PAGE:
In March 2013, Citrix announced they had GPU sharing working and available for XenApp (multi-user/RDS). In December 2013, they announced it was available for XenDesktop (multi-OS/VDI). This has been a major barrier to adoption for many companies that need the ability to deliver a high-end multimedia experience to their end users in order to gain…
Earlier this week Cisco announced its intention to acquire Whiptail, its 6th acquisition for 2013. The addition to the Unified Computing (UCS) line made sense, as it continues to support their vision to be the infrastructure that clouds run on. To achieve this vision, Cisco will need to make some strategic acquisitions to keep them on track. Even at its current $12 billion evaluation, Citrix would be a great buy. The synergies between the two companies have already been proven with joint development and sales efforts in the field. Let me speculate on what could happen with the products if Cisco picked Citrix up.
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As you can probably tell from the title, Citrix is leveraging their biggest advantages in the mobility/BYOD race: their understanding of ALL client operating systems, multimedia in both SBC and VDI environments, and their established partnerships with hardware and OS vendors. In a conversation (you can listen to it yourself by clicking the audio file above) I had with Chris Fleck, VP Mobility & Alliances at Citrix (@chrisfleck), we spent an hour talking about the various methods Citrix has decided to use to manage mobile devices in both multi-user and multi-OS virtual environments, while extending their function from consumption to productivity. Oh, yeah, they have also changed their product and technology names to reflect their commitment to mobility; shocking I know.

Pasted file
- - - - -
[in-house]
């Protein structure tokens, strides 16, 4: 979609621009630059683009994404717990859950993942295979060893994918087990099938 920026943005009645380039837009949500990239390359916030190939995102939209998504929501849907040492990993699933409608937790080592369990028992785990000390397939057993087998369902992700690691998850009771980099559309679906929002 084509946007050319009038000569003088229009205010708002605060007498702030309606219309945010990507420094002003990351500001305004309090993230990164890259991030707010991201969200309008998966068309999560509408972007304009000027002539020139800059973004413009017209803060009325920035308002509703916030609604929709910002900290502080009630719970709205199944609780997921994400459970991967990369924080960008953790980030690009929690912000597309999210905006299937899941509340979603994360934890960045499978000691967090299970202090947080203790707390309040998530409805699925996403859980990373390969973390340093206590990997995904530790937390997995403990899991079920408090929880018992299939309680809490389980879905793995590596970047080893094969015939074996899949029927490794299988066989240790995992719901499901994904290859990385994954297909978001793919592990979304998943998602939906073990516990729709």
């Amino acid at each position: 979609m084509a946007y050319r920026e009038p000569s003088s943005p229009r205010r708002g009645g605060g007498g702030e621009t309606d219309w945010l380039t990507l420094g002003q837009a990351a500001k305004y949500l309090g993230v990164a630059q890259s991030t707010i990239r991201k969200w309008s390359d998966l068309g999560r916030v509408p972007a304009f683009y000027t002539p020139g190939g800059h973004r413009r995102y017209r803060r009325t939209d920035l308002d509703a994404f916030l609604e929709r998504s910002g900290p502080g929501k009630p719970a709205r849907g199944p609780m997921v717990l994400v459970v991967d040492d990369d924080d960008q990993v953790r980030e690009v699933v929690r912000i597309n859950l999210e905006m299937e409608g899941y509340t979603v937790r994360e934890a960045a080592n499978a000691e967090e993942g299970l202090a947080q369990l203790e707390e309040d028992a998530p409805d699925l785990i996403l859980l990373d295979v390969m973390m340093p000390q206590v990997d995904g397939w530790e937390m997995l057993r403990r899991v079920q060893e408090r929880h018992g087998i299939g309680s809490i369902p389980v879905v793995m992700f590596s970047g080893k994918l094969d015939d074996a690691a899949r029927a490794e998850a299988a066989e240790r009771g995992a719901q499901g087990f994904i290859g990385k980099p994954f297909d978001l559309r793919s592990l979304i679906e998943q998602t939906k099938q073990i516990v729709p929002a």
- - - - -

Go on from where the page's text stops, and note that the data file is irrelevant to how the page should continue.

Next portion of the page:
If Cisco were to acquire Citrix, it would immediately boost Cisco’s business via the integration of Netscaler into Cisco’s product line. It would further significantly strengthen Cisco’s hand in positioning vs VMware SDDC strategy. It would also pretty much cement the position of VMware and Cisco as two competing vendors of Software Defined Data Centers.
Business Agility ...
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How does Project Avalon’s Excalibur component focus on making a new FlexCast platform and deliver applications beyond the PC. How does Project Avalon’s Merlin component deliver Self-service provision, management and service orchestration. Will these components deliver Windows apps and desktops as a true cloud service and can these services be compare to VMware’s Horizon?
Business Agility ...
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Delivering VDI can be an expensive and time consuming undertaking. Especially when the business case is limited to remote access. There are solutions allowing remote access to a desktop/laptop device: Citrix’s own GoToMyPC has competition from the likes of LogMeIn, Teamviewer, TightVNC and YuuGuu. However, there is always concern about introducing such solutions in terms of “who now has access?”, and “how do we manage it?”. With Citrix Remote PC organisations can have centralized control over services such as printing, clipboard, and local drive access as well as automated provisioning of PC to end-users, combined with the high performance and client compatibility of Citrix HDX. Simples?
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At Citrix Synergy in Barcelona, this was a very good question that a number of partners were reporting their customers were asking. Citrix XenApp 6.5 is a market leading product. Windows 2012 is very new. What are the differentiating features, what key questions should you ask and how do you decide on the one for you?